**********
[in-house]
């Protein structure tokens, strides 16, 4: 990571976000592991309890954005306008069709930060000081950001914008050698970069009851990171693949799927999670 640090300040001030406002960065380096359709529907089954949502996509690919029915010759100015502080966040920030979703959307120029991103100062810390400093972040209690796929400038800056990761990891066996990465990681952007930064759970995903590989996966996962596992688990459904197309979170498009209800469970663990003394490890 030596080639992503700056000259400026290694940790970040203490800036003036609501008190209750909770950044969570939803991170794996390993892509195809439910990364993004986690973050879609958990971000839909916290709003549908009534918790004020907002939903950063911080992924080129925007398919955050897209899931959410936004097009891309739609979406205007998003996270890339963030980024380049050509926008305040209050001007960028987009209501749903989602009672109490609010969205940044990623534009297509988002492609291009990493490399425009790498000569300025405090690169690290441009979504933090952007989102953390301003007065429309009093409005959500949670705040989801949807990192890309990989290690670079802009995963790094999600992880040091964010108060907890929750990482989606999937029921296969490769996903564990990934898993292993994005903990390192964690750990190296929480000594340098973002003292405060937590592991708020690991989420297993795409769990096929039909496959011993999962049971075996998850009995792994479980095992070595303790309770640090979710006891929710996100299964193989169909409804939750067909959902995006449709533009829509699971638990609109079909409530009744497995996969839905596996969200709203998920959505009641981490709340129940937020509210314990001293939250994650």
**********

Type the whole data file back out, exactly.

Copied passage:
[in-house]
């Protein structure tokens, strides 16, 4: 990571976000592991309890954005306008069709930060000081950001914008050698970069009851990171693949799927999670 640090300040001030406002960065380096359709529907089954949502996509690919029915010759100015502080966040920030979703959307120029991103100062810390400093972040209690796929400038800056990761990891066996990465990681952007930064759970995903590989996966996962596992688990459904197309979170498009209800469970663990003394490890 030596080639992503700056000259400026290694940790970040203490800036003036609501008190209750909770950044969570939803991170794996390993892509195809439910990364993004986690973050879609958990971000839909916290709003549908009534918790004020907002939903950063911080992924080129925007398919955050897209899931959410936004097009891309739609979406205007998003996270890339963030980024380049050509926008305040209050001007960028987009209501749903989602009672109490609010969205940044990623534009297509988002492609291009990493490399425009790498000569300025405090690169690290441009979504933090952007989102953390301003007065429309009093409005959500949670705040989801949807990192890309990989290690670079802009995963790094999600992880040091964010108060907890929750990482989606999937029921296969490769996903564990990934898993292993994005903990390192964690750990190296929480000594340098973002003292405060937590592991708020690991989420297993795409769990096929039909496959011993999962049971075996998850009995792994479980095992070595303790309770640090979710006891929710996100299964193989169909409804939750067909959902995006449709533009829509699971638990609109079909409530009744497995996969839905596996969200709203998920959505009641981490709340129940937020509210314990001293939250994650």